I love getting stuff delivered to my front porch, rain or shine; it’s an everyday Christmas. And I’m not alone. Jeff Bezos, Amazon’s founder and CEO, has just been named “the richest man in history” on strength of the 2017 surge in Amazon stock price. (Factcheck: the fabulously wealthy Mughal emperors of 16th century India might top even Bezos. Those guys were *loaded.*)
The first banks sold security: they were a safe place for cash. Amazon at first sold nothing more than…books. Why? Easy to ship, easy to sell; I remember the first tiny ads in The New Yorker—and all the financial section news stories about how Amazon would never amount to anything. Well, that whooshing sound you hear is the vacuuming-out of mall cash registers around the world. Amazon has done something extraordinary: in remaking retail, the company has radically changed our sense of our own user experience.
Transparency, speed and ubiquity: everything from travel to financial services haven’t digitized because they want to—they have to, because there’s been a revolution in customer expectations. That’s not all: Amazon is such a force that its search for a second US headquarters, the HQ2 project, has garnered Super Bowl-scale interest.
The key takeaway? Amazon’s approach to business dovetails almost perfectly with millennial cultural values, which, in turn, because millennials are the first wholly “digital generation”, means a laser focus on user experience. Moreover, millennial cultural values are evolving: the millennials, on the brim of middle age, are settling down into parenthood—and a far from universal appetite for home ownership and its attendant demands.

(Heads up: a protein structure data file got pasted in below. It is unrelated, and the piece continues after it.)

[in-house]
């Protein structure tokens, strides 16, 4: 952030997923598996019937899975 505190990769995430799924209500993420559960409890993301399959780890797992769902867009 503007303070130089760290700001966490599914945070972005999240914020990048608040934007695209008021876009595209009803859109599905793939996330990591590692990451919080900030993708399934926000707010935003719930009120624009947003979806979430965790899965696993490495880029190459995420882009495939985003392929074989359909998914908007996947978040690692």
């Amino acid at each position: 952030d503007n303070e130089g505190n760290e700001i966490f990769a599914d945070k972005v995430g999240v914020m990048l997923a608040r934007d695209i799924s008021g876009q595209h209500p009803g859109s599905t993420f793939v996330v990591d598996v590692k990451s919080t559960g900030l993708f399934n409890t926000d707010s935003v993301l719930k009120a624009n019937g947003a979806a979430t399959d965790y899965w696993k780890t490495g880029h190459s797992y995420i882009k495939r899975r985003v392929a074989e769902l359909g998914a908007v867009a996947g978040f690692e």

Two massive shifts are underway in financial service organizations (FSOs): the first is the emphasis on user experience as the key differentiator for customers. The second is the downloading of baby boomer wealth as the leading edge of that cohort moves into its seventies. The Amazon effect here will make or break customer relationships with FSOs: increasingly, tangible relationships and personal values will govern customer choice. Amazon’s deepest change may be transparency itself, that what you see is what you get.
If there’s one thing to be learned from the Amazon effect, it’s that digitization doubles down on the human factor: we love stuff digital-fast (e-transfers off our phones and internet service on flights) and those lovely boxes on our porches. But what drives those transactions isn’t just speed: it’s the values governing how you perceive the relationship.
And the deepest of those is connection.